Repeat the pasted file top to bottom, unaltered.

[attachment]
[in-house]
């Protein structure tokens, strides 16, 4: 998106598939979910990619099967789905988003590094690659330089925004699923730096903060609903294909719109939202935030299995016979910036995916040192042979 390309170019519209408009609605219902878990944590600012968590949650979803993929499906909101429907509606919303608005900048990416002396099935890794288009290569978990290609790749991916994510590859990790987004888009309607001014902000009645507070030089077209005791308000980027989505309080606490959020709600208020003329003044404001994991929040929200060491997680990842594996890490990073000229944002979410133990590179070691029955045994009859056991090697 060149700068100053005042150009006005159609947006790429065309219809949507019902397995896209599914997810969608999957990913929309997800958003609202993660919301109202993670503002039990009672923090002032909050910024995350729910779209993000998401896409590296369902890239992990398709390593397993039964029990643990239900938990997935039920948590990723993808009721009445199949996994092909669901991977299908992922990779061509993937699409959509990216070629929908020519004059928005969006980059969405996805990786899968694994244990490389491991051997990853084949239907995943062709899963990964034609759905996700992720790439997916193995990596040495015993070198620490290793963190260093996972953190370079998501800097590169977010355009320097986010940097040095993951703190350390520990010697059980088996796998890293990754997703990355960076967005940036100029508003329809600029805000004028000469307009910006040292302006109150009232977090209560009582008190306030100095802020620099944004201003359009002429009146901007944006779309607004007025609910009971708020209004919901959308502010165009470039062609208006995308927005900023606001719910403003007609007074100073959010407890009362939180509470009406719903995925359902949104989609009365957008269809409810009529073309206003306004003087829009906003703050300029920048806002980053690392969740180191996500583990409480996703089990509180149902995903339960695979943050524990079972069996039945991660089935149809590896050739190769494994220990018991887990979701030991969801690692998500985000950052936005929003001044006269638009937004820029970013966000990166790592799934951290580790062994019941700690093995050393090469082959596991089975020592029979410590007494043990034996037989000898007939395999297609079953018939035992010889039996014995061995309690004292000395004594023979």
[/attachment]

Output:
[in-house]
């Protein structure tokens, strides 16, 4: 998106598939979910990619099967789905988003590094690659330089925004699923730096903060609903294909719109939202935030299995016979910036995916040192042979 390309170019519209408009609605219902878990944590600012968590949650979803993929499906909101429907509606919303608005900048990416002396099935890794288009290569978990290609790749991916994510590859990790987004888009309607001014902000009645507070030089077209005791308000980027989505309080606490959020709600208020003329003044404001994991929040929200060491997680990842594996890490990073000229944002979410133990590179070691029955045994009859056991090697 060149700068100053005042150009006005159609947006790429065309219809949507019902397995896209599914997810969608999957990913929309997800958003609202993660919301109202993670503002039990009672923090002032909050910024995350729910779209993000998401896409590296369902890239992990398709390593397993039964029990643990239900938990997935039920948590990723993808009721009445199949996994092909669901991977299908992922990779061509993937699409959509990216070629929908020519004059928005969006980059969405996805990786899968694994244990490389491991051997990853084949239907995943062709899963990964034609759905996700992720790439997916193995990596040495015993070198620490290793963190260093996972953190370079998501800097590169977010355009320097986010940097040095993951703190350390520990010697059980088996796998890293990754997703990355960076967005940036100029508003329809600029805000004028000469307009910006040292302006109150009232977090209560009582008190306030100095802020620099944004201003359009002429009146901007944006779309607004007025609910009971708020209004919901959308502010165009470039062609208006995308927005900023606001719910403003007609007074100073959010407890009362939180509470009406719903995925359902949104989609009365957008269809409810009529073309206003306004003087829009906003703050300029920048806002980053690392969740180191996500583990409480996703089990509180149902995903339960695979943050524990079972069996039945991660089935149809590896050739190769494994220990018991887990979701030991969801690692998500985000950052936005929003001044006269638009937004820029970013966000990166790592799934951290580790062994019941700690093995050393090469082959596991089975020592029979410590007494043990034996037989000898007939395999297609079953018939035992010889039996014995061995309690004292000395004594023979």